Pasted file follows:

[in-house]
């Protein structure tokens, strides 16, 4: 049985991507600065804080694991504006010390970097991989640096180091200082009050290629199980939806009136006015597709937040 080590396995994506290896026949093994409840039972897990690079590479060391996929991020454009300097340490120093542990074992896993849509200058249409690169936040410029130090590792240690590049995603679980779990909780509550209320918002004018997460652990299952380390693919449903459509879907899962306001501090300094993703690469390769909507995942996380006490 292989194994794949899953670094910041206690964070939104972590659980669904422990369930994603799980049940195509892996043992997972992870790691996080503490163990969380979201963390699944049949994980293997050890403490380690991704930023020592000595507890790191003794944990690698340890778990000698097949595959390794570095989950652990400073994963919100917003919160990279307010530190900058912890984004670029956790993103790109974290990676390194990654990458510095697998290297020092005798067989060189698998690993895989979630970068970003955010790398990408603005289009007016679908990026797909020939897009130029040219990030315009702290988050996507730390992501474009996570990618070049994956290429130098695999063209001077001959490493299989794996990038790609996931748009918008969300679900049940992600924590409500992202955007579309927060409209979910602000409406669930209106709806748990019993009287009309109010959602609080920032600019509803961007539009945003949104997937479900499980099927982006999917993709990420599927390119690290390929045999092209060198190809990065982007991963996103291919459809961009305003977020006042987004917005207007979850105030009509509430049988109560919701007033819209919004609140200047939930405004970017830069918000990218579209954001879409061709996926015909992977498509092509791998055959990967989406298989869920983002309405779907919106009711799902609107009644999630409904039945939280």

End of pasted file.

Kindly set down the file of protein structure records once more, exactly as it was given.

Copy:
[in-house]
């Protein structure tokens, strides 16, 4: 049985991507600065804080694991504006010390970097991989640096180091200082009050290629199980939806009136006015597709937040 080590396995994506290896026949093994409840039972897990690079590479060391996929991020454009300097340490120093542990074992896993849509200058249409690169936040410029130090590792240690590049995603679980779990909780509550209320918002004018997460652990299952380390693919449903459509879907899962306001501090300094993703690469390769909507995942996380006490 292989194994794949899953670094910041206690964070939104972590659980669904422990369930994603799980049940195509892996043992997972992870790691996080503490163990969380979201963390699944049949994980293997050890403490380690991704930023020592000595507890790191003794944990690698340890778990000698097949595959390794570095989950652990400073994963919100917003919160990279307010530190900058912890984004670029956790993103790109974290990676390194990654990458510095697998290297020092005798067989060189698998690993895989979630970068970003955010790398990408603005289009007016679908990026797909020939897009130029040219990030315009702290988050996507730390992501474009996570990618070049994956290429130098695999063209001077001959490493299989794996990038790609996931748009918008969300679900049940992600924590409500992202955007579309927060409209979910602000409406669930209106709806748990019993009287009309109010959602609080920032600019509803961007539009945003949104997937479900499980099927982006999917993709990420599927390119690290390929045999092209060198190809990065982007991963996103291919459809961009305003977020006042987004917005207007979850105030009509509430049988109560919701007033819209919004609140200047939930405004970017830069918000990218579209954001879409061709996926015909992977498509092509791998055959990967989406298989869920983002309405779907919106009711799902609107009644999630409904039945939280």